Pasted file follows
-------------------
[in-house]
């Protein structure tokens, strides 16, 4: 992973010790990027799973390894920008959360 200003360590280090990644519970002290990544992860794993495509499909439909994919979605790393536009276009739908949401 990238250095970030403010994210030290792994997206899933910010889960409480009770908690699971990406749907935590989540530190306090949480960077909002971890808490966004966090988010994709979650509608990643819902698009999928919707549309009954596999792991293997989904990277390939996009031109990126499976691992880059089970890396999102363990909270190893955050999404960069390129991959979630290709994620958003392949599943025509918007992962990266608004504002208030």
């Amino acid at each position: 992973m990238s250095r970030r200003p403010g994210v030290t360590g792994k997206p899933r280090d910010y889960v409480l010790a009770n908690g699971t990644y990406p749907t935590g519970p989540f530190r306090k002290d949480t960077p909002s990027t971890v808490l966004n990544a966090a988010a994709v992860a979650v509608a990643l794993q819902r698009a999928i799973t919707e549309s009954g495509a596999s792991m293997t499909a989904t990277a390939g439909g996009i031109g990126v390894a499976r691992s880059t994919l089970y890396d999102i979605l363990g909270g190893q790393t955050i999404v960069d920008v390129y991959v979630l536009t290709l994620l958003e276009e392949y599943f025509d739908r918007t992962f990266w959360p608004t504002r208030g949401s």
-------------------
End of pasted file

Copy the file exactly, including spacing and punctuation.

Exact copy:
[in-house]
């Protein structure tokens, strides 16, 4: 992973010790990027799973390894920008959360 200003360590280090990644519970002290990544992860794993495509499909439909994919979605790393536009276009739908949401 990238250095970030403010994210030290792994997206899933910010889960409480009770908690699971990406749907935590989540530190306090949480960077909002971890808490966004966090988010994709979650509608990643819902698009999928919707549309009954596999792991293997989904990277390939996009031109990126499976691992880059089970890396999102363990909270190893955050999404960069390129991959979630290709994620958003392949599943025509918007992962990266608004504002208030």
């Amino acid at each position: 992973m990238s250095r970030r200003p403010g994210v030290t360590g792994k997206p899933r280090d910010y889960v409480l010790a009770n908690g699971t990644y990406p749907t935590g519970p989540f530190r306090k002290d949480t960077p909002s990027t971890v808490l966004n990544a966090a988010a994709v992860a979650v509608a990643l794993q819902r698009a999928i799973t919707e549309s009954g495509a596999s792991m293997t499909a989904t990277a390939g439909g996009i031109g990126v390894a499976r691992s880059t994919l089970y890396d999102i979605l363990g909270g190893q790393t955050i999404v960069d920008v390129y991959v979630l536009t290709l994620l958003e276009e392949y599943f025509d739908r918007t992962f990266w959360p608004t504002r208030g949401s």